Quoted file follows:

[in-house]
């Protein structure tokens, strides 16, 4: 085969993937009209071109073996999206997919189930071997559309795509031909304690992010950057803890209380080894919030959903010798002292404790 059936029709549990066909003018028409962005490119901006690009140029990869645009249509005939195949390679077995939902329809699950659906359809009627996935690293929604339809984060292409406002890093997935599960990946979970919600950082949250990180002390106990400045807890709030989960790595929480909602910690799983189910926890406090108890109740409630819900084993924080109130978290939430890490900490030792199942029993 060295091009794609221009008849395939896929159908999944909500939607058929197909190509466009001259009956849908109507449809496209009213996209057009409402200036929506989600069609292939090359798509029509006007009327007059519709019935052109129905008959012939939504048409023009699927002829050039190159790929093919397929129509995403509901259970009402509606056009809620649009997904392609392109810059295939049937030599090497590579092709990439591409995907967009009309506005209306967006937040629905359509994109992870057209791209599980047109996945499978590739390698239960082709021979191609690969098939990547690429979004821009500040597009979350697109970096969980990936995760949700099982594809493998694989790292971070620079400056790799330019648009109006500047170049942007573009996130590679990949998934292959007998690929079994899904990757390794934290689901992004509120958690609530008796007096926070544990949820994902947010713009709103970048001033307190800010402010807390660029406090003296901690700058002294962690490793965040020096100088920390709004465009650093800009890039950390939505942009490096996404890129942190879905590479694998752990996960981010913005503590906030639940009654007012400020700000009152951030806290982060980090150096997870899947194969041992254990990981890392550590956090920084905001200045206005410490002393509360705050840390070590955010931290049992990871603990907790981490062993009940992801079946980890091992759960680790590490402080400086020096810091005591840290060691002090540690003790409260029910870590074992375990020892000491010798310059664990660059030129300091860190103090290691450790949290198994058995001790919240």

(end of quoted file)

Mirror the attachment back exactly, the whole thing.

[in-house]
């Protein structure tokens, strides 16, 4: 085969993937009209071109073996999206997919189930071997559309795509031909304690992010950057803890209380080894919030959903010798002292404790 059936029709549990066909003018028409962005490119901006690009140029990869645009249509005939195949390679077995939902329809699950659906359809009627996935690293929604339809984060292409406002890093997935599960990946979970919600950082949250990180002390106990400045807890709030989960790595929480909602910690799983189910926890406090108890109740409630819900084993924080109130978290939430890490900490030792199942029993 060295091009794609221009008849395939896929159908999944909500939607058929197909190509466009001259009956849908109507449809496209009213996209057009409402200036929506989600069609292939090359798509029509006007009327007059519709019935052109129905008959012939939504048409023009699927002829050039190159790929093919397929129509995403509901259970009402509606056009809620649009997904392609392109810059295939049937030599090497590579092709990439591409995907967009009309506005209306967006937040629905359509994109992870057209791209599980047109996945499978590739390698239960082709021979191609690969098939990547690429979004821009500040597009979350697109970096969980990936995760949700099982594809493998694989790292971070620079400056790799330019648009109006500047170049942007573009996130590679990949998934292959007998690929079994899904990757390794934290689901992004509120958690609530008796007096926070544990949820994902947010713009709103970048001033307190800010402010807390660029406090003296901690700058002294962690490793965040020096100088920390709004465009650093800009890039950390939505942009490096996404890129942190879905590479694998752990996960981010913005503590906030639940009654007012400020700000009152951030806290982060980090150096997870899947194969041992254990990981890392550590956090920084905001200045206005410490002393509360705050840390070590955010931290049992990871603990907790981490062993009940992801079946980890091992759960680790590490402080400086020096810091005591840290060691002090540690003790409260029910870590074992375990020892000491010798310059664990660059030129300091860190103090290691450790949290198994058995001790919240």